” And how are you? ” said Peter Walsh, positively trembling; taking both her hands; kissing both her hands. She’s grown older, he thought, sitting down. I shan’t tell her anything about it, he thought, for she’s grown older. She’s looking at me, he thought, a sudden embarrassment coming over him, though he had kissed her hands. Putting his hand into his pocket, he took out a large pocket-knife and half opened the blade.
Exactly the same, thought Clarissa; the same queer look; the same check suit; a little out of the straight his face is, a little thinner, dryer, perhaps, but he looks awfully well, and just the same. (40)
Woolf, Virginia, Mrs Dalloway, Harcourt Editions, 1925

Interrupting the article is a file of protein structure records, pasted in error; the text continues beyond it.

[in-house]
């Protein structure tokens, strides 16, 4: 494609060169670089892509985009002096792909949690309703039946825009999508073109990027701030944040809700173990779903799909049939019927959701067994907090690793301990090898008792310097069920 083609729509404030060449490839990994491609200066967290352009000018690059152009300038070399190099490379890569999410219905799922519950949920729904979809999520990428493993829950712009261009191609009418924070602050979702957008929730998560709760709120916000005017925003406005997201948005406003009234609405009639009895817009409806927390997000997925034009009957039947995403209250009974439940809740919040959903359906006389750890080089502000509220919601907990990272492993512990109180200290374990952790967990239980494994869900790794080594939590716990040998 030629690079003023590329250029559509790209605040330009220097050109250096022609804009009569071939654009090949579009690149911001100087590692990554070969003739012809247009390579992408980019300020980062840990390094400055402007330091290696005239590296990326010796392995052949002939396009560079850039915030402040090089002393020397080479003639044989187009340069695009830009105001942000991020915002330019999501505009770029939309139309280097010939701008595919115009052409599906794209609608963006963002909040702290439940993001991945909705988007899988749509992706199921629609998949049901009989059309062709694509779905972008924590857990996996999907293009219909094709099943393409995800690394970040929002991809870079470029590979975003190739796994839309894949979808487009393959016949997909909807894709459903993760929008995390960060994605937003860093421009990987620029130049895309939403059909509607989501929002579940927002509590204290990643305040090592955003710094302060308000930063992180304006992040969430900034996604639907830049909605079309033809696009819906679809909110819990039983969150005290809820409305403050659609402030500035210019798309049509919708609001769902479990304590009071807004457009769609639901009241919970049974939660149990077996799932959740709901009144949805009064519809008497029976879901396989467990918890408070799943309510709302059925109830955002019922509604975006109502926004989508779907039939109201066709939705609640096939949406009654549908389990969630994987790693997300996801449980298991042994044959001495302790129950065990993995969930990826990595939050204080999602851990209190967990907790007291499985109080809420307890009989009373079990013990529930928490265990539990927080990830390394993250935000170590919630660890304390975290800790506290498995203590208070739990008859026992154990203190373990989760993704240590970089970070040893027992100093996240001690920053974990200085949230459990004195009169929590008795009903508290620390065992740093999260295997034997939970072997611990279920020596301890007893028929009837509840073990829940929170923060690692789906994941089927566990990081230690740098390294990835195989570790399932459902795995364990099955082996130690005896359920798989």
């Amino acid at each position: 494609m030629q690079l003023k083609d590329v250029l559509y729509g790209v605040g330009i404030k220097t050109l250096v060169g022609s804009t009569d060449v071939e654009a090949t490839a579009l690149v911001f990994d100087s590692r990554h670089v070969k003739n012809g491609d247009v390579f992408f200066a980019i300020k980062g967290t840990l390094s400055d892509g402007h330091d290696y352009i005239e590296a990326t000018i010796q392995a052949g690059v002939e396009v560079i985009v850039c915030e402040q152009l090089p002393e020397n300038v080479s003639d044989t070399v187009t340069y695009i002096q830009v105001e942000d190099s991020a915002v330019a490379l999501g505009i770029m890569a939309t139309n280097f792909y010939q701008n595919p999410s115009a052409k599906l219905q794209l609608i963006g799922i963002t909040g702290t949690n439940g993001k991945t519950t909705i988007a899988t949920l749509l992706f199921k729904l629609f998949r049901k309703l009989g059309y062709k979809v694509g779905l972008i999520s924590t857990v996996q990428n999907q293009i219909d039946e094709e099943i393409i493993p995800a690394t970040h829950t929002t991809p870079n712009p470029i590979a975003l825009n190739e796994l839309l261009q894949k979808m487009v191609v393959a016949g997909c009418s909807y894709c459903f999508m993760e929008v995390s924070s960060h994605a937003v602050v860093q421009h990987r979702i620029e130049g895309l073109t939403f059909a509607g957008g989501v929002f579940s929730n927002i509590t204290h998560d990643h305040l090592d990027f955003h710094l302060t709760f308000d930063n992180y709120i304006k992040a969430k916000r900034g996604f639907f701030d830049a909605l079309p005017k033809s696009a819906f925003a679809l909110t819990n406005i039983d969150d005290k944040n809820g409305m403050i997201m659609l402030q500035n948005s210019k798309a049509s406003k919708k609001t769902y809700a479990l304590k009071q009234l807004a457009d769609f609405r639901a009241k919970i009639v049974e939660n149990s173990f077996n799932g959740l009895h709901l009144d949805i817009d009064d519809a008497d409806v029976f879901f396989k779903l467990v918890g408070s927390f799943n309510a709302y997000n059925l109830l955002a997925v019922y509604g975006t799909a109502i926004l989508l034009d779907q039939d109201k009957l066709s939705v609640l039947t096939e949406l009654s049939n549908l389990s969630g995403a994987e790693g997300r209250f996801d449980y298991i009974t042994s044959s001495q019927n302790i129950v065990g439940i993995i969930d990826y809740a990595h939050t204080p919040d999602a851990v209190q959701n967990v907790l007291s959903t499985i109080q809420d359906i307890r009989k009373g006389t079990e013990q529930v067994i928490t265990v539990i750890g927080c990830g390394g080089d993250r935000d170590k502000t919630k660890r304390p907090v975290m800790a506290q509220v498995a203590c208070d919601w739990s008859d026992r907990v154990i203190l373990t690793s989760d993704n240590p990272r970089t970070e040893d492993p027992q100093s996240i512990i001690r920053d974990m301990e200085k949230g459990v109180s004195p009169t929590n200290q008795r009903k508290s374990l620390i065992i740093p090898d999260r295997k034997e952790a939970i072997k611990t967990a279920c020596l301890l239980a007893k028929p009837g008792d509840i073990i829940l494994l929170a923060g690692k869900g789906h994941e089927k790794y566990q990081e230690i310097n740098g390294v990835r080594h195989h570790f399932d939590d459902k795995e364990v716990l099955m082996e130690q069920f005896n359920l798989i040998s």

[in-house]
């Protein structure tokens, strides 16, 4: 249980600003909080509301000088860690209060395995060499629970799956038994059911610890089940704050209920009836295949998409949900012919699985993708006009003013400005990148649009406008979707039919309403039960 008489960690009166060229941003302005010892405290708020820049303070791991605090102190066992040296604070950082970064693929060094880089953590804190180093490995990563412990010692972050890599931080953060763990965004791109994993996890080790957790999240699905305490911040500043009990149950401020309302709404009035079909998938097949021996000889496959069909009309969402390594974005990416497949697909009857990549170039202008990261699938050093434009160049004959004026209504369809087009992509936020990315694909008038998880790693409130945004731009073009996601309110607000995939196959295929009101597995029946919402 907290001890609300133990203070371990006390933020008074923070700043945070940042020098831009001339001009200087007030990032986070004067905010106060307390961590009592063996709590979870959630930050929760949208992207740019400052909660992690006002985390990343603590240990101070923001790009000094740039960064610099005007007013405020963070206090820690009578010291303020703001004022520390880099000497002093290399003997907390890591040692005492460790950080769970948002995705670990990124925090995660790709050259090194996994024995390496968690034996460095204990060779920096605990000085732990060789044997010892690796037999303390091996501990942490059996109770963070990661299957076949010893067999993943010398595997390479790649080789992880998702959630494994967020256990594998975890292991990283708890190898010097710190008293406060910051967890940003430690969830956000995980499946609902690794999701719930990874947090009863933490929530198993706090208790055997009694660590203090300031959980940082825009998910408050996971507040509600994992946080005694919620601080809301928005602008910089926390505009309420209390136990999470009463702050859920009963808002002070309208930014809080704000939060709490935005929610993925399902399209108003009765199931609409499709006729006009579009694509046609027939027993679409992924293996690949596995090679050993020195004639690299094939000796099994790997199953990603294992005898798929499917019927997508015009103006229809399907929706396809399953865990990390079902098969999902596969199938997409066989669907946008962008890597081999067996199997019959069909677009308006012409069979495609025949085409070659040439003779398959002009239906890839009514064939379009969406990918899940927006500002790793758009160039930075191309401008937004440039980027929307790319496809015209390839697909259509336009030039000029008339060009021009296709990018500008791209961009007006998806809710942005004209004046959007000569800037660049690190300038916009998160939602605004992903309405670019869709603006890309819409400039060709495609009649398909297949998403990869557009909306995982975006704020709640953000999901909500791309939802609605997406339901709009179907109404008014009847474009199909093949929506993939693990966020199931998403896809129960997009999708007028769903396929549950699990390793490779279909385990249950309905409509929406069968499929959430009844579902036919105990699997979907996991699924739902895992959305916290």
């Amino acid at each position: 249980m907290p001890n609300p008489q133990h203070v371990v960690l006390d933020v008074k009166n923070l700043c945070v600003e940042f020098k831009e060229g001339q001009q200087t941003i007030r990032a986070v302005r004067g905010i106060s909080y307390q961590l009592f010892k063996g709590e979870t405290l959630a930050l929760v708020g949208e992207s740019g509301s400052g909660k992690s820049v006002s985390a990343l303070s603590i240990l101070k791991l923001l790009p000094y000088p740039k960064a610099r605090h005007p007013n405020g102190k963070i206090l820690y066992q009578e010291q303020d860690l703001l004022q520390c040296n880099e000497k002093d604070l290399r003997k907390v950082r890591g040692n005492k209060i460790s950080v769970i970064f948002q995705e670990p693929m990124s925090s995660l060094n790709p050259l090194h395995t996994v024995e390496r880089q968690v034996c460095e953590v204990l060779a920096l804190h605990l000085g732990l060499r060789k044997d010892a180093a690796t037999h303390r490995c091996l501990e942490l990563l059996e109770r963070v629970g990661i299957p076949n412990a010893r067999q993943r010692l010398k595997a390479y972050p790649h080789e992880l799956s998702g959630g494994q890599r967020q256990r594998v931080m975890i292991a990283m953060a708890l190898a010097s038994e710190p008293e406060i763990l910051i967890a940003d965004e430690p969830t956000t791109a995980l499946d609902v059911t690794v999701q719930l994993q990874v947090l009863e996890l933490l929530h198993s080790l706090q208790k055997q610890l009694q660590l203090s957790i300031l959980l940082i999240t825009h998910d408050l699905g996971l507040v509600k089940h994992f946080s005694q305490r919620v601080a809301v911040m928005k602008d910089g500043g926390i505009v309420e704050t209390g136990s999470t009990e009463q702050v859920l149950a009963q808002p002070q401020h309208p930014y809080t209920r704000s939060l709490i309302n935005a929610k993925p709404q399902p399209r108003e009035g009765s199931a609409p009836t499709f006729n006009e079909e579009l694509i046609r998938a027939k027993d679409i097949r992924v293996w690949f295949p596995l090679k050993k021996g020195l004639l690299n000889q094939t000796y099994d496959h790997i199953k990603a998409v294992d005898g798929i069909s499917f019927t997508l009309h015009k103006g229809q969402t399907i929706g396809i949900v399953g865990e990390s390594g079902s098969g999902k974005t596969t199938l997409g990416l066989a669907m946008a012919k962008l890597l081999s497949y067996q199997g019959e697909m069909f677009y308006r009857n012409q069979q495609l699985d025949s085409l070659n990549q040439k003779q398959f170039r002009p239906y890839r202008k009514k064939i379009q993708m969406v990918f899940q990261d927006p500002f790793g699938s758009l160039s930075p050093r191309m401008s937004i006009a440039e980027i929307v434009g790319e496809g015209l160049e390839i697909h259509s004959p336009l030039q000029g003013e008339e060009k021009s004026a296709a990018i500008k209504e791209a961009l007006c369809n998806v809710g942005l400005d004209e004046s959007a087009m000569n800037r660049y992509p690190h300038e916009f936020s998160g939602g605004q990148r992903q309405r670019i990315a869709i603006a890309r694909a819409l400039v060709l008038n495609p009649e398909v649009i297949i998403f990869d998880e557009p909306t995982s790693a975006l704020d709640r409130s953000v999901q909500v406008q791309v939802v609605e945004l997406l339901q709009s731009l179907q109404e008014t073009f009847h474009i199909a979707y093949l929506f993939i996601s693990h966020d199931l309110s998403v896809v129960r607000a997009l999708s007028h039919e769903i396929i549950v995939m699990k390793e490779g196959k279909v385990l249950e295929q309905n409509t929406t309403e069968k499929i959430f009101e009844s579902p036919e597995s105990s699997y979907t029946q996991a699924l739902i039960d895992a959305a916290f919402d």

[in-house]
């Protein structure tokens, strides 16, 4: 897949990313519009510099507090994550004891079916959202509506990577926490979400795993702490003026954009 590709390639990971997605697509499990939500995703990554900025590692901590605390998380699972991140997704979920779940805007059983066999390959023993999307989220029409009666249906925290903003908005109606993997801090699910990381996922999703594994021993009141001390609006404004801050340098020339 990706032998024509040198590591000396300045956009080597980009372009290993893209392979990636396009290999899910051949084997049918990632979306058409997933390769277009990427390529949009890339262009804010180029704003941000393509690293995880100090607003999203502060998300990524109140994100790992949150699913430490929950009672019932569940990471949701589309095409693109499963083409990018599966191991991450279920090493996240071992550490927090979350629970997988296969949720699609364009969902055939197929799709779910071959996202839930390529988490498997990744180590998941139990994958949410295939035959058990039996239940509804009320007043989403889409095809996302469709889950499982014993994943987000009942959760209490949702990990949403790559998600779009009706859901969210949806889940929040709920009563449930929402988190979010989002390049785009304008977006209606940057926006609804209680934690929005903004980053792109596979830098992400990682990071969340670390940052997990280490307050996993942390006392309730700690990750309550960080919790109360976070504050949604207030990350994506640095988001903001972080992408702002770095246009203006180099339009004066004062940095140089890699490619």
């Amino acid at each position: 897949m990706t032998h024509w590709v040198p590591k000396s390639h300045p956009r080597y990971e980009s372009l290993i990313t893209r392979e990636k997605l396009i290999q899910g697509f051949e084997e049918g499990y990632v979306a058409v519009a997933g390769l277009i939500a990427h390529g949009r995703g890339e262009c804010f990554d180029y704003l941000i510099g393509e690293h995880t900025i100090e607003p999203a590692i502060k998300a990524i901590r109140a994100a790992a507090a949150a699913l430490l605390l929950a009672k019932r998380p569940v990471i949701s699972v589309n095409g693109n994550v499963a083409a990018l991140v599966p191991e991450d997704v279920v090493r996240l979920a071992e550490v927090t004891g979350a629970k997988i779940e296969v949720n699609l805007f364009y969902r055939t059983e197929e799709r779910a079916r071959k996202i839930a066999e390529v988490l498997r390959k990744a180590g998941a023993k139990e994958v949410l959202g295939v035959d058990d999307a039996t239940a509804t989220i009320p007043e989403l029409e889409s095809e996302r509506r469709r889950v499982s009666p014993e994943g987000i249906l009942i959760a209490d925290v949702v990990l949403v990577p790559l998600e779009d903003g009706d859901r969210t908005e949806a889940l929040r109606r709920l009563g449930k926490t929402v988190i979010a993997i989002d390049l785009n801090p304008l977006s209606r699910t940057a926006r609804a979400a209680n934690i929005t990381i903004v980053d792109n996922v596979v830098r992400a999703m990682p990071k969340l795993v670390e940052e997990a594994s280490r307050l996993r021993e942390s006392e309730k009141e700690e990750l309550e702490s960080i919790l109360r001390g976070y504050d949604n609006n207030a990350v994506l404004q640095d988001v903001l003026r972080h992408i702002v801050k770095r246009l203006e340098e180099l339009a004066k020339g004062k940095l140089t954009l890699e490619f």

Notes : The scene features the reencounter of Clarissa Dalloway with Peter Walsh. The readers are thrown into the characters’ thoughts, with two alternate points of view. If our previous study of Hemingway’s In Our Time revealed the emotions as shown and not told, here we can really tell how the process of writing differs, for the emotions are carefully depicted by Virginia Woolf. In The Common Reader, she explains : “In the vast catastrophe of the European war, our emotions had to be broken up for us, and put at an angle from us, before we could allow ourselves to feel them in poetry or fiction.” These shifts of points of view is significant of the author’s wish to break with the realistic Victorian novel.